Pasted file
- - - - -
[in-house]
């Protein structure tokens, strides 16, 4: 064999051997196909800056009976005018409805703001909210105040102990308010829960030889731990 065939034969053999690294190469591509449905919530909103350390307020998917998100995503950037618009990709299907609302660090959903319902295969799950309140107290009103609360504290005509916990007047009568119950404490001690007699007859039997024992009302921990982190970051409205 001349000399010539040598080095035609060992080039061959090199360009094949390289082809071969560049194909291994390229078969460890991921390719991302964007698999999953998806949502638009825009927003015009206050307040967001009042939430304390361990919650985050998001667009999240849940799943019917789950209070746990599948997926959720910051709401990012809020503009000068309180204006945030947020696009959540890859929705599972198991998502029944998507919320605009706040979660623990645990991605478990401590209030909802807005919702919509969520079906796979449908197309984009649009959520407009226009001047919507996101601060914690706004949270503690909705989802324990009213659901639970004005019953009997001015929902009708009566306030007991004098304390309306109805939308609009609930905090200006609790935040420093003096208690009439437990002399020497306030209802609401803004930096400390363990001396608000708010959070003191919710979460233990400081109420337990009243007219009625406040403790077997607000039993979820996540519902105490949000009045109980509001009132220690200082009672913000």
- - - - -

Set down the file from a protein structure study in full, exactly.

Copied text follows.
[in-house]
């Protein structure tokens, strides 16, 4: 064999051997196909800056009976005018409805703001909210105040102990308010829960030889731990 065939034969053999690294190469591509449905919530909103350390307020998917998100995503950037618009990709299907609302660090959903319902295969799950309140107290009103609360504290005509916990007047009568119950404490001690007699007859039997024992009302921990982190970051409205 001349000399010539040598080095035609060992080039061959090199360009094949390289082809071969560049194909291994390229078969460890991921390719991302964007698999999953998806949502638009825009927003015009206050307040967001009042939430304390361990919650985050998001667009999240849940799943019917789950209070746990599948997926959720910051709401990012809020503009000068309180204006945030947020696009959540890859929705599972198991998502029944998507919320605009706040979660623990645990991605478990401590209030909802807005919702919509969520079906796979449908197309984009649009959520407009226009001047919507996101601060914690706004949270503690909705989802324990009213659901639970004005019953009997001015929902009708009566306030007991004098304390309306109805939308609009609930905090200006609790935040420093003096208690009439437990002399020497306030209802609401803004930096400390363990001396608000708010959070003191919710979460233990400081109420337990009243007219009625406040403790077997607000039993979820996540519902105490949000009045109980509001009132220690200082009672913000």